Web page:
shows the average strength of grip for each group studied. The skilled and sedentary males recorded very similar figures and the forces recorded by the manual workers were not significantly higher. Taken separately, manual workers recorded the highest figures, 56.1 kg. for the major and 49.3 kg. for the minor hand. Variations in the force of grip according to age are seen in Table 2
. The male group showed rather constant strength between the ages of 20 and 50 years. In the female group the maximal strength recorded was for subjects between the ages of 30 and 40 years. The grip was found to be weaker when the extremity was supported. The average figure for the supported extremity in the male group was 44.7 kg. for the major and 41.7 kg. for the minor hand. The female group registered 22.3 kg. and 20.1 kg., respectively, for the supported extremities. This reduction could be explained by the fact that part of the strength was lost in stabilizing the extremity.
Several small objects such as coins, screws, buttons, and keys were picked up by any method desired. The type of pinch preferred by each individual to obtain his maximum strength was noted. The grasping patterns employed could be classified into five categories: 1. Pinch with simultaneous action of digits I, II, and III (chuck pinch) was selected by 44 percent of the subjects for the major hand and 49 percent for the minor hand (Table 1
A). 2. Simultaneous action of digits I and II was used in 29 percent of the major hands and 25 percent of the minor ones. 3. Pinch using digits I and II initially and including digit III for support during the last phase of pinch was observed in 19 percent of the subjects for both hands. 4. Another type of two-step pinch using digits I and III first and digit II last was recorded for 7 percent of the major and 4 percent of the minor hands. 5. Pinch between digits I and III was found in 1 percent of the major hands and 3 percent of the minor ones.
shows the average strength of the chuck pinch for the various groups examined. A small difference in strength of pinch was observed between the sedentary and manual workers. The minimal to maximal strength of chuck pinch recorded for the major hand was 6.0 to 14.5 kg. in the male group and 4.0 to 10.0 kg. in the female group. The interphalangeal joint of the thumb was hyperex-tended in most cases when the maximal force of chuck pinch was applied (Table 1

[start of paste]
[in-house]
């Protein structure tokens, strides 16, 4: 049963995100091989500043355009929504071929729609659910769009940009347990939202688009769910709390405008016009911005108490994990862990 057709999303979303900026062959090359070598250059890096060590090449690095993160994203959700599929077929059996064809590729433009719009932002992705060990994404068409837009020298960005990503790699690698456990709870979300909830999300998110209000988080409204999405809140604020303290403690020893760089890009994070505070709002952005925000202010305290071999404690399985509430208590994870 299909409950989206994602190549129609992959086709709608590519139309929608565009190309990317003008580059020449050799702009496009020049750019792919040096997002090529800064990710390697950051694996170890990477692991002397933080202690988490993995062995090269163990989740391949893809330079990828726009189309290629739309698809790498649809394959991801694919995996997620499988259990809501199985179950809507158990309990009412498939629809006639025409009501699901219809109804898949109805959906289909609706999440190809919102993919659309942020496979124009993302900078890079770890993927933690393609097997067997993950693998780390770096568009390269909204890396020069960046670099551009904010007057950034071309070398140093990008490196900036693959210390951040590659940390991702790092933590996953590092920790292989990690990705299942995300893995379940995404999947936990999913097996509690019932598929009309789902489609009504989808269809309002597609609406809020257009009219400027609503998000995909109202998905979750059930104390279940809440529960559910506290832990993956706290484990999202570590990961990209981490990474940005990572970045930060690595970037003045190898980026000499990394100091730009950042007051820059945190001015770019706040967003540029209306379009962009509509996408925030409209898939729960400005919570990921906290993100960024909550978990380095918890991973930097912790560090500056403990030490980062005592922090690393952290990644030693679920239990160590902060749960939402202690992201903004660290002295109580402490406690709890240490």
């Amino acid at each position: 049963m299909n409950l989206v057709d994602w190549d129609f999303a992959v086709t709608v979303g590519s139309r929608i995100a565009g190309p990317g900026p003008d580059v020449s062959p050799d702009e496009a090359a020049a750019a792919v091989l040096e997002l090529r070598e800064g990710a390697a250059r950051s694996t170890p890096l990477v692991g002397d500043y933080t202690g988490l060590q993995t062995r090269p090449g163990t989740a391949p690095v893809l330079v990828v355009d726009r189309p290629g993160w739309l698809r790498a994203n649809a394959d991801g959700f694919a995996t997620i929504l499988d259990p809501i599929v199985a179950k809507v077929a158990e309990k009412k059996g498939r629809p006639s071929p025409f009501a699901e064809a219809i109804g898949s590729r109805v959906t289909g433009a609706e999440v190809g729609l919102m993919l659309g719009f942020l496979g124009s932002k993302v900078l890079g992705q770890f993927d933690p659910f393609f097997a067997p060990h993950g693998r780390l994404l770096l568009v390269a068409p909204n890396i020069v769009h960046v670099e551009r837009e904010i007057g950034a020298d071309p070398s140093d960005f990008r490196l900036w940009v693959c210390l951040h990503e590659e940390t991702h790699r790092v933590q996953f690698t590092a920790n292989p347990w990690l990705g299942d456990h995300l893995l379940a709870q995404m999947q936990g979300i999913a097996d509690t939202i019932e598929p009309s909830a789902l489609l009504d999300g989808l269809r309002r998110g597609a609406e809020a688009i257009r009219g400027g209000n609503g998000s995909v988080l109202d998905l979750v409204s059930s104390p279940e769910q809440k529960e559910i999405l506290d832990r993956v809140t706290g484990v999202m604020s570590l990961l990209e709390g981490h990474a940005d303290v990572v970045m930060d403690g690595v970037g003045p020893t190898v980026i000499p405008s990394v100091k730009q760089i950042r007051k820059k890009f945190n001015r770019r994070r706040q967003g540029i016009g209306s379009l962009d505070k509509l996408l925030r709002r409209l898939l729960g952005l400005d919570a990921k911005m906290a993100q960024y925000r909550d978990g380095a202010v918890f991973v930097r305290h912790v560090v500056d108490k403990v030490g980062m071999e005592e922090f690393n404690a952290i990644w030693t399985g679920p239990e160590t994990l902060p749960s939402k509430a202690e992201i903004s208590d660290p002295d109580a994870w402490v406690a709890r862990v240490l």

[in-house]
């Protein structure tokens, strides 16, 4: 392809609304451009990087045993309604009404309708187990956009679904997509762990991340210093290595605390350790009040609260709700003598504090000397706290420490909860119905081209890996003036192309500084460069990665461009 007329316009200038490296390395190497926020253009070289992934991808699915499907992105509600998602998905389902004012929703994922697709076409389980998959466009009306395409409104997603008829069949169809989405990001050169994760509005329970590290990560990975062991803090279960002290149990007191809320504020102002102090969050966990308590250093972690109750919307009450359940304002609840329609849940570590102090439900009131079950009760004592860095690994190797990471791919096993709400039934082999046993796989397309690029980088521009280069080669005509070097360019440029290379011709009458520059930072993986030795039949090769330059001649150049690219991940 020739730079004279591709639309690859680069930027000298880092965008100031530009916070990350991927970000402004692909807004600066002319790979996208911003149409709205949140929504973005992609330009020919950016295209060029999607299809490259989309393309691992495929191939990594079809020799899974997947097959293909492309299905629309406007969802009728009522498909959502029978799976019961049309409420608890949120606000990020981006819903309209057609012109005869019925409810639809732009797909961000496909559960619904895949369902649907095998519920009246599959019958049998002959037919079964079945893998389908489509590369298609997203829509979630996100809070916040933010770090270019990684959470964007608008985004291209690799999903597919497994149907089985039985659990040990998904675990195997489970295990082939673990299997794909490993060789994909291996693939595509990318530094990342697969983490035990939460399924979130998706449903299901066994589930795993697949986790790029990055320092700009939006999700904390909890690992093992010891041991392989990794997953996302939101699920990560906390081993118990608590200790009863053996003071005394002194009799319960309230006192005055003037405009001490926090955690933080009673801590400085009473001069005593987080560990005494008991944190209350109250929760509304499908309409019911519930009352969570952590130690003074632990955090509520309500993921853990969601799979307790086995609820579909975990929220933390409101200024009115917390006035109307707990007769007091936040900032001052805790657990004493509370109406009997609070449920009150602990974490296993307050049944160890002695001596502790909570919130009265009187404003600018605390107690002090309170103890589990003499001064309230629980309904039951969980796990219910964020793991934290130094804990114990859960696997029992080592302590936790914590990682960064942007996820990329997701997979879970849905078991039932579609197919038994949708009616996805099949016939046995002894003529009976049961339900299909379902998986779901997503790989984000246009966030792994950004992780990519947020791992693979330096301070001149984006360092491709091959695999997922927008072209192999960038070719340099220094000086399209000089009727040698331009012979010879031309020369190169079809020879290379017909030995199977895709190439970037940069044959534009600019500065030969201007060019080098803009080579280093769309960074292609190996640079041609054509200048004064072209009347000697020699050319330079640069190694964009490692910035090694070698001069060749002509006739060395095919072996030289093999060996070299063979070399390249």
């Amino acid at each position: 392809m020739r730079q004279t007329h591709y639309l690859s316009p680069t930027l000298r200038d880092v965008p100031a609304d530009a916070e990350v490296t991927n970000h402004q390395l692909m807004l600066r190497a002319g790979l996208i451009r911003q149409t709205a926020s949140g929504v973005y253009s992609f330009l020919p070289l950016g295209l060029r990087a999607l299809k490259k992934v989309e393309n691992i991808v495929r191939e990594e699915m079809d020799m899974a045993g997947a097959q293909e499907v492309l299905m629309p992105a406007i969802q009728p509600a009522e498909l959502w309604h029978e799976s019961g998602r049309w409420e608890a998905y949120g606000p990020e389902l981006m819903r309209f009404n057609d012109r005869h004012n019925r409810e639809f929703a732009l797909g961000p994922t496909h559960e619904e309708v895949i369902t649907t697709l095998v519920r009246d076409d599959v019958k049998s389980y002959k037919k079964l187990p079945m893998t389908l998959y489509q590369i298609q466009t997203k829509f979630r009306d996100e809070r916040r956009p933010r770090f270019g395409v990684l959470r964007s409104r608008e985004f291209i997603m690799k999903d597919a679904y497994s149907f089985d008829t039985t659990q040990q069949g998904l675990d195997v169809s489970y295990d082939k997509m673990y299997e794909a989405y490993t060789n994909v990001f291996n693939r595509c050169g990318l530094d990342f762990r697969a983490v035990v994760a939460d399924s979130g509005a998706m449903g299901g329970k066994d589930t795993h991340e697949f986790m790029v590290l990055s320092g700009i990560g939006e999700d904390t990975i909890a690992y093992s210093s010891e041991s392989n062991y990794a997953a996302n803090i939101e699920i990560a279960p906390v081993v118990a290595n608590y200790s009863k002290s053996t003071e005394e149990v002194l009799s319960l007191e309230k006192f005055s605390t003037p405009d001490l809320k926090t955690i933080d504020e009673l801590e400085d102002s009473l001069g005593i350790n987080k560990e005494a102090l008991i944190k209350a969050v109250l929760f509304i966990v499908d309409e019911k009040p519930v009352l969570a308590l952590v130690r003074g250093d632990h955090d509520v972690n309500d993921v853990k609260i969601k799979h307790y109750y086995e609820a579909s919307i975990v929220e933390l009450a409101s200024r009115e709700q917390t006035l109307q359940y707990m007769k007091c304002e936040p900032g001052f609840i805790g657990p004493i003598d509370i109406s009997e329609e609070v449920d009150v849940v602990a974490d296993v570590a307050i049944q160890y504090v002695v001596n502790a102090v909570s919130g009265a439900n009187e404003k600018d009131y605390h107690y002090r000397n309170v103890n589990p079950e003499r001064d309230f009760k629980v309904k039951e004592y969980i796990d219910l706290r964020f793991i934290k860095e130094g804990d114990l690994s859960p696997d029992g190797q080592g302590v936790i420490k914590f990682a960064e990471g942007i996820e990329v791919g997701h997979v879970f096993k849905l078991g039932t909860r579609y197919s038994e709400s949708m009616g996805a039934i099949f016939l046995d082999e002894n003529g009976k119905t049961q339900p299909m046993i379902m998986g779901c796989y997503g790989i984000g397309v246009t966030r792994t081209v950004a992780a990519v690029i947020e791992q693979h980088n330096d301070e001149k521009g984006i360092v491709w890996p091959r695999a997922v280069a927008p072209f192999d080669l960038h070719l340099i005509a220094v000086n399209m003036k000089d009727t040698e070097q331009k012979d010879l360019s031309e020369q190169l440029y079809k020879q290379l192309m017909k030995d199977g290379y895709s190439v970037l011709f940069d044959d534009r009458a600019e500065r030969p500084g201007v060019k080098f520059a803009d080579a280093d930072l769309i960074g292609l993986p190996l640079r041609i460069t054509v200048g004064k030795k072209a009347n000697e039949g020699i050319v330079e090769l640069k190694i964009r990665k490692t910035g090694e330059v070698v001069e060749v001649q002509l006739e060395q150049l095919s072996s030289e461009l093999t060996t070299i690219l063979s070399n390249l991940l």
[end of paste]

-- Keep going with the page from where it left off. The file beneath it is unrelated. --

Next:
Pinch with Separate Digits
The end device of the electronic pinch meter was squeezed with each separate digit from index to little finger using alternate hands (Fig. 3
A). The interphalan-geal joint of the thumb became hyperextended in 88 percent of the females and 50 percent of the males (Fig. 3
B). This tendency was decreased for pulp pinch with digits IV and V. Table 4
shows the average strength of pinch for each separate finger recorded in kilograms of force. The middle finger (digit III) pinch was the strongest for both hands in males and females (Fig. 3
C and D). Pinch with digit V was half as strong as pinch with digits II or III. The weakest separate pinch observed in the male group was 2.0 kg. for digit V and the strongest was 11.8 kg. for digit III. Amongst the females the weakest value was 1.3 kg. with digit V and the strongest 7 kg. with digit III. A tendency to hyperextend either the proximal interphalangeal (PIP) or the distal interphalangeal (DIP) joints was evident when maximal pinch force was applied (Fig. 3
E and F). For the PIP joint this tendency increased from the radial to the ulnar sides of the hand.
For this test the pinch meter was held between the pulp of the thumb and the lateral aspect of the index finger (Fig. 4
). The manual group recorded the highest figures (Table 5
). The maximal to minimal values of lateral pinch strength with the major hand of males were 14.5 and 6.0 kg. respectively. The female group showed a maximal strength of 9.0 kg. and a minimal of 4.0 kg. for the major hand. As seen in Table 3